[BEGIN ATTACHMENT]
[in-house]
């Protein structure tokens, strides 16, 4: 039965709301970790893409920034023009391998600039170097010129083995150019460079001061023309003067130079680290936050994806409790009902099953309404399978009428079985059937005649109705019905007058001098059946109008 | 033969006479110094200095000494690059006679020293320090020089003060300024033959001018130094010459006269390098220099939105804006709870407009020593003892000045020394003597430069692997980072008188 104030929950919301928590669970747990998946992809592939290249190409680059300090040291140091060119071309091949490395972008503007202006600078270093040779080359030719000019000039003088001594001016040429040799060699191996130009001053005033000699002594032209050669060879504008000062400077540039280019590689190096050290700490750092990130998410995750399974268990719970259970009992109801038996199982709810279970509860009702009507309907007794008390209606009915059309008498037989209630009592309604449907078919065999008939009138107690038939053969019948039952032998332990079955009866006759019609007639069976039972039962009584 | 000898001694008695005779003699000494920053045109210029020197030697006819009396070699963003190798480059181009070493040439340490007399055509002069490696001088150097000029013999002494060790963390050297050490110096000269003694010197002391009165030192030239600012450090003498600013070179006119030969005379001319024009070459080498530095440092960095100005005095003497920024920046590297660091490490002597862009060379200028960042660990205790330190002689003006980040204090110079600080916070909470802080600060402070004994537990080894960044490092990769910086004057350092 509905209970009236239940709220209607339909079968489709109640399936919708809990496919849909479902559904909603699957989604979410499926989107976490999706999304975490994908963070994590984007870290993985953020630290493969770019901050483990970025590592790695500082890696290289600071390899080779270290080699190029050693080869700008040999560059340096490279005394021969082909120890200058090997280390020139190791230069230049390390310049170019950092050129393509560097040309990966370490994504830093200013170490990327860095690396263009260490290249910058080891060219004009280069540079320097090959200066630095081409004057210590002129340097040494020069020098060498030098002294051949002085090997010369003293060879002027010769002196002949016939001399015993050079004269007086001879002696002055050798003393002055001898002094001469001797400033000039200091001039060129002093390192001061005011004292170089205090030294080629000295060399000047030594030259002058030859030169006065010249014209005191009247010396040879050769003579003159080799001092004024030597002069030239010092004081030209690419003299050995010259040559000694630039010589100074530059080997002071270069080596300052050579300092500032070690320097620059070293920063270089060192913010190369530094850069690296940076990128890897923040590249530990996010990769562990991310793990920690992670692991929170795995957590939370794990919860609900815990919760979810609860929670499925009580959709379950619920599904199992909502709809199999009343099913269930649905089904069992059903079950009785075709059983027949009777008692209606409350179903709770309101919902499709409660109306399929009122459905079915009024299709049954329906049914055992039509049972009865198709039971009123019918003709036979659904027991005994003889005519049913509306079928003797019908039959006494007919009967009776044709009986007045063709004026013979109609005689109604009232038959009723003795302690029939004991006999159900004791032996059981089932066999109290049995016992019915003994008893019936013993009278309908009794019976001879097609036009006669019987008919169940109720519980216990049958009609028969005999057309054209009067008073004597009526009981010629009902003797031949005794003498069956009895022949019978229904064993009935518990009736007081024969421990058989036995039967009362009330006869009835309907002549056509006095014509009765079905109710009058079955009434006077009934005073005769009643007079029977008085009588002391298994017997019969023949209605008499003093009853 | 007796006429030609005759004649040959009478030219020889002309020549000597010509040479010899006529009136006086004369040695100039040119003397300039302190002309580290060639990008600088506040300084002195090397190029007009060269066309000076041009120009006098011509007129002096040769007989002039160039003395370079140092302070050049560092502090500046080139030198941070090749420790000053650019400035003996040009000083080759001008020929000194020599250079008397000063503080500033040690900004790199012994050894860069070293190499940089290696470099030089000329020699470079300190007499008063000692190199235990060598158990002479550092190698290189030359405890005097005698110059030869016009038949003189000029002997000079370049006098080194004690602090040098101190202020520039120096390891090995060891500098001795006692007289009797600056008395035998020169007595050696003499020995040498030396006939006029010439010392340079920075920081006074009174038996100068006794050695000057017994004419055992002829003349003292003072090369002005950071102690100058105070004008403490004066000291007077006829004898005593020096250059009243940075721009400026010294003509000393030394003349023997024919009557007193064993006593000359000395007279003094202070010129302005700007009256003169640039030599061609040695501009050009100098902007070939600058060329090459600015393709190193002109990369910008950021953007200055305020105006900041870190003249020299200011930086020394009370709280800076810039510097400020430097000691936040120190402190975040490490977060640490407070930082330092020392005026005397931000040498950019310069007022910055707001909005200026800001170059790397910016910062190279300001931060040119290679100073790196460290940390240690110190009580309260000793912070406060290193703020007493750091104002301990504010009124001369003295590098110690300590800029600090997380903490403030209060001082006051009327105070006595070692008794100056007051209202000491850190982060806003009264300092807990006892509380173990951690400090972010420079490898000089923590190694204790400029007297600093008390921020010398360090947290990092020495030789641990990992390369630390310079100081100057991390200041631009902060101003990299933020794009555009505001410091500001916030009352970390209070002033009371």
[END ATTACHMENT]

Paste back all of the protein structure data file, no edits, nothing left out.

[in-house]
């Protein structure tokens, strides 16, 4: 039965709301970790893409920034023009391998600039170097010129083995150019460079001061023309003067130079680290936050994806409790009902099953309404399978009428079985059937005649109705019905007058001098059946109008 | 033969006479110094200095000494690059006679020293320090020089003060300024033959001018130094010459006269390098220099939105804006709870407009020593003892000045020394003597430069692997980072008188 104030929950919301928590669970747990998946992809592939290249190409680059300090040291140091060119071309091949490395972008503007202006600078270093040779080359030719000019000039003088001594001016040429040799060699191996130009001053005033000699002594032209050669060879504008000062400077540039280019590689190096050290700490750092990130998410995750399974268990719970259970009992109801038996199982709810279970509860009702009507309907007794008390209606009915059309008498037989209630009592309604449907078919065999008939009138107690038939053969019948039952032998332990079955009866006759019609007639069976039972039962009584 | 000898001694008695005779003699000494920053045109210029020197030697006819009396070699963003190798480059181009070493040439340490007399055509002069490696001088150097000029013999002494060790963390050297050490110096000269003694010197002391009165030192030239600012450090003498600013070179006119030969005379001319024009070459080498530095440092960095100005005095003497920024920046590297660091490490002597862009060379200028960042660990205790330190002689003006980040204090110079600080916070909470802080600060402070004994537990080894960044490092990769910086004057350092 509905209970009236239940709220209607339909079968489709109640399936919708809990496919849909479902559904909603699957989604979410499926989107976490999706999304975490994908963070994590984007870290993985953020630290493969770019901050483990970025590592790695500082890696290289600071390899080779270290080699190029050693080869700008040999560059340096490279005394021969082909120890200058090997280390020139190791230069230049390390310049170019950092050129393509560097040309990966370490994504830093200013170490990327860095690396263009260490290249910058080891060219004009280069540079320097090959200066630095081409004057210590002129340097040494020069020098060498030098002294051949002085090997010369003293060879002027010769002196002949016939001399015993050079004269007086001879002696002055050798003393002055001898002094001469001797400033000039200091001039060129002093390192001061005011004292170089205090030294080629000295060399000047030594030259002058030859030169006065010249014209005191009247010396040879050769003579003159080799001092004024030597002069030239010092004081030209690419003299050995010259040559000694630039010589100074530059080997002071270069080596300052050579300092500032070690320097620059070293920063270089060192913010190369530094850069690296940076990128890897923040590249530990996010990769562990991310793990920690992670692991929170795995957590939370794990919860609900815990919760979810609860929670499925009580959709379950619920599904199992909502709809199999009343099913269930649905089904069992059903079950009785075709059983027949009777008692209606409350179903709770309101919902499709409660109306399929009122459905079915009024299709049954329906049914055992039509049972009865198709039971009123019918003709036979659904027991005994003889005519049913509306079928003797019908039959006494007919009967009776044709009986007045063709004026013979109609005689109604009232038959009723003795302690029939004991006999159900004791032996059981089932066999109290049995016992019915003994008893019936013993009278309908009794019976001879097609036009006669019987008919169940109720519980216990049958009609028969005999057309054209009067008073004597009526009981010629009902003797031949005794003498069956009895022949019978229904064993009935518990009736007081024969421990058989036995039967009362009330006869009835309907002549056509006095014509009765079905109710009058079955009434006077009934005073005769009643007079029977008085009588002391298994017997019969023949209605008499003093009853 | 007796006429030609005759004649040959009478030219020889002309020549000597010509040479010899006529009136006086004369040695100039040119003397300039302190002309580290060639990008600088506040300084002195090397190029007009060269066309000076041009120009006098011509007129002096040769007989002039160039003395370079140092302070050049560092502090500046080139030198941070090749420790000053650019400035003996040009000083080759001008020929000194020599250079008397000063503080500033040690900004790199012994050894860069070293190499940089290696470099030089000329020699470079300190007499008063000692190199235990060598158990002479550092190698290189030359405890005097005698110059030869016009038949003189000029002997000079370049006098080194004690602090040098101190202020520039120096390891090995060891500098001795006692007289009797600056008395035998020169007595050696003499020995040498030396006939006029010439010392340079920075920081006074009174038996100068006794050695000057017994004419055992002829003349003292003072090369002005950071102690100058105070004008403490004066000291007077006829004898005593020096250059009243940075721009400026010294003509000393030394003349023997024919009557007193064993006593000359000395007279003094202070010129302005700007009256003169640039030599061609040695501009050009100098902007070939600058060329090459600015393709190193002109990369910008950021953007200055305020105006900041870190003249020299200011930086020394009370709280800076810039510097400020430097000691936040120190402190975040490490977060640490407070930082330092020392005026005397931000040498950019310069007022910055707001909005200026800001170059790397910016910062190279300001931060040119290679100073790196460290940390240690110190009580309260000793912070406060290193703020007493750091104002301990504010009124001369003295590098110690300590800029600090997380903490403030209060001082006051009327105070006595070692008794100056007051209202000491850190982060806003009264300092807990006892509380173990951690400090972010420079490898000089923590190694204790400029007297600093008390921020010398360090947290990092020495030789641990990992390369630390310079100081100057991390200041631009902060101003990299933020794009555009505001410091500001916030009352970390209070002033009371």